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Chemistry LibreTexts

1.5: Pump It Up

  • Page ID
    211467
  • Using Ochem Glossary

    Organic Chemistry, Transition Metal, Carbocation

    Bacteria have an uncanny ability to defend themselves against antibiotics. In trying to figure out why this is so, scientists have noted that antibiotic medicines that kill bacteria in a variety of different ways can be thwarted by the bacteria they are designed to destroy. One reason, says Kim Lewis of Northeastern University in Boston, Massachusetts, may be the bacteria themselves. Microorganisms have ejection systems called multidrug-resistance (MDR) pumps—large proteins that weave through cell-surface membranes. Researchers believe that microbes have MDR pumps mainly for self-defense. The pumps are used to monitor incoming chemicals and to spit out the ones that might endanger the bacteria.

    Drug enters MDR pump and is ejected from bacterial cell.

    Many body molecules and drugs (yellow balls) encounter multidrug-resistance pumps (blue) after passing through a cell membrane. © LINDA S. NYE

    Lewis suggests that plants, which produce many natural bacteria-killing molecules, have gotten "smart" over time, developing ways to outwit bacteria. He suspects that evolution has driven plants to produce natural chemicals that block bacterial MDR pumps, bypassing this bacterial protection system. Lewis tested his idea by first genetically knocking out the gene for the MDR pump from the common bacterium Staphylococcus aureus (S. aureus). He and his coworkers then exposed the altered bacteria to a very weak antibiotic called berberine that had been chemically extracted from barberry plants. Berberine is usually woefully ineffective against S. aureus, but it proved lethal for bacteria missing the MDR pump. What's more, Lewis found that berberine also killed unaltered bacteria given another barberry chemical that inhibited the MDR pumps. Lewis suggests that by co-administering inhibitors of MDR pumps along with antibiotics, physicians may be able to outsmart disease-causing microorganisms.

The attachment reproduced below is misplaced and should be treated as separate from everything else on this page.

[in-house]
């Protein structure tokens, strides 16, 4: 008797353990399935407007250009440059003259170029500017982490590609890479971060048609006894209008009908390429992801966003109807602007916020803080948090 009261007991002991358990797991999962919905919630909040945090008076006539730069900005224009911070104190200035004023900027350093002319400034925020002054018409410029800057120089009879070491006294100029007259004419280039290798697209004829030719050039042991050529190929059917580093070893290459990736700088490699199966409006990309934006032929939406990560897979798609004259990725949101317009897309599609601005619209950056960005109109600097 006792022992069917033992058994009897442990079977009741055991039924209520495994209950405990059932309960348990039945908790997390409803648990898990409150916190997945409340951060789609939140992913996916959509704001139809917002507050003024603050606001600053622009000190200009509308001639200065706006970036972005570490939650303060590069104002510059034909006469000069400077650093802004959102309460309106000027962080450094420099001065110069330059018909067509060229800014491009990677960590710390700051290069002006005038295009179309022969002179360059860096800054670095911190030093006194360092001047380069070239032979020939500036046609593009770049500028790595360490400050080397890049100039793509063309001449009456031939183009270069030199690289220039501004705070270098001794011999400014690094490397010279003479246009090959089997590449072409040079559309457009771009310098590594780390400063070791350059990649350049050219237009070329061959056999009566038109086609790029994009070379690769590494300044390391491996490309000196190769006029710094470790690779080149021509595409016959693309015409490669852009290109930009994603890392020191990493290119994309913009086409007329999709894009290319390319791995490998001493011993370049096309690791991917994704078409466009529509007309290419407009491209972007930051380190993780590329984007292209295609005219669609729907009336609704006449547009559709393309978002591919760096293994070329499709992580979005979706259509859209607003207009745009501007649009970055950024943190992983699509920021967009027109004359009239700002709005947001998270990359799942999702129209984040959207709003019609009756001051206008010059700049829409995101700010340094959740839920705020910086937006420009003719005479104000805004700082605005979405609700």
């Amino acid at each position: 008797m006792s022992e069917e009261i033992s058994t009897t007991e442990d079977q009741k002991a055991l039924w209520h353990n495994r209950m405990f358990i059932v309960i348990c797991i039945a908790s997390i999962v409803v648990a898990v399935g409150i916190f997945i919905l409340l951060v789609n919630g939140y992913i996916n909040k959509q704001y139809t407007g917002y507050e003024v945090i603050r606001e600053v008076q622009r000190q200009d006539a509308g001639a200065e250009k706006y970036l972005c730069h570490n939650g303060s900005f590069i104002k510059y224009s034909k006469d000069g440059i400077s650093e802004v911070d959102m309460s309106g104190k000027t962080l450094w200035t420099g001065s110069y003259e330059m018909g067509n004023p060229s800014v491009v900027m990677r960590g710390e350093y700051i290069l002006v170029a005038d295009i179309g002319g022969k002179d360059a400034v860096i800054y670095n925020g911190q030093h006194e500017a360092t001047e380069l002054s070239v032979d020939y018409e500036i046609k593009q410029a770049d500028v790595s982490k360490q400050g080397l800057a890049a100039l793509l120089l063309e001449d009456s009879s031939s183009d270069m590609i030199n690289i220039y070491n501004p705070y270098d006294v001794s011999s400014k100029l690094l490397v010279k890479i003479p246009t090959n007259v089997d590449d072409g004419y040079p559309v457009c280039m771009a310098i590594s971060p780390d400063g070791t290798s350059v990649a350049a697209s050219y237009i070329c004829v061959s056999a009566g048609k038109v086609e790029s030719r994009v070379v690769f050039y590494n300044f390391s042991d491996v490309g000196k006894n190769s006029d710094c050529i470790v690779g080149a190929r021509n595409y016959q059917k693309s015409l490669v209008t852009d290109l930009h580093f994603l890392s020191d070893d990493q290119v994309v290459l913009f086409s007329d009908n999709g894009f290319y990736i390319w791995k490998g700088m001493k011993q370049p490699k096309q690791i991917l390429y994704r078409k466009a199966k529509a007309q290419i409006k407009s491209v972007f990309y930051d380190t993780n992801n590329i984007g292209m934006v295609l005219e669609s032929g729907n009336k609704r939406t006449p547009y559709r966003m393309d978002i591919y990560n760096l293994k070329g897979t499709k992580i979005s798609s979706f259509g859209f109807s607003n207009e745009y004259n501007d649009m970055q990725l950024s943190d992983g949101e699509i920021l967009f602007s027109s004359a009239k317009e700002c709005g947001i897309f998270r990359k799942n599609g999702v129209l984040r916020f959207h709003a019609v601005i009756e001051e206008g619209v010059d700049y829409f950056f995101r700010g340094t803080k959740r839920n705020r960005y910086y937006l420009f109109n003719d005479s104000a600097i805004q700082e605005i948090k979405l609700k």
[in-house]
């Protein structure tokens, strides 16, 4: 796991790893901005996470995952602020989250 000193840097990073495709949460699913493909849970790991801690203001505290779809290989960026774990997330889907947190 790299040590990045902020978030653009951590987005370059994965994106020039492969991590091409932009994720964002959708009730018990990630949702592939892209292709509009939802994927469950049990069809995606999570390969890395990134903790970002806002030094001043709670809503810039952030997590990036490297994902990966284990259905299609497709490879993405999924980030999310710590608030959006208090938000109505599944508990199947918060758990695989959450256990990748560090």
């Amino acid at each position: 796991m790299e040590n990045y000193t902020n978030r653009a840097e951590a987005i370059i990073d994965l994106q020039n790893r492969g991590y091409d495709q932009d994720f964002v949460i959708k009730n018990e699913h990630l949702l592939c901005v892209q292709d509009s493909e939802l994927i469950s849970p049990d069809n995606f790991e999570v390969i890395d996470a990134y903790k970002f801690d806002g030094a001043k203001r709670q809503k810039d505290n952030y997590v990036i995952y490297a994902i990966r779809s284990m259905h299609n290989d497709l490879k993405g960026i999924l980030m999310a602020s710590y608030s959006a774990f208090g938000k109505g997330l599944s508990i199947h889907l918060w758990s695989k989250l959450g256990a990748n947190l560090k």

MDR pumps aren't just for microbes. Virtually all living things have MDR pumps, including people. In the human body, MDR pumps serve all sorts of purposes, and they can sometimes frustrate efforts to get drugs where they need to go. Chemotherapy medicines, for example, are often "kicked out" of cancer cells by MDR pumps residing in the cells' membranes. MDR pumps in membranes all over the body—in the brain, digestive tract, liver, and kidneys—perform important jobs in moving natural body molecules like hormones into and out of cells.

    Pharmacologist Mary Vore of the University of Kentucky in Lexington has discovered that certain types of MDR pumps do not work properly during pregnancy, and she suspects that estrogen and other pregnancy hormones may be partially responsible. Vore has recently focused efforts on determining if the MDR pump is malformed in pregnant women who have intrahepatic cholestasis of pregnancy (ICP). A relatively rare condition, ICP often strikes during the third trimester and can cause significant discomfort such as severe itching and nausea, while also endangering the growing fetus. Vore's research on MDR pump function may also lead to improvements in drug therapy for pregnant women.

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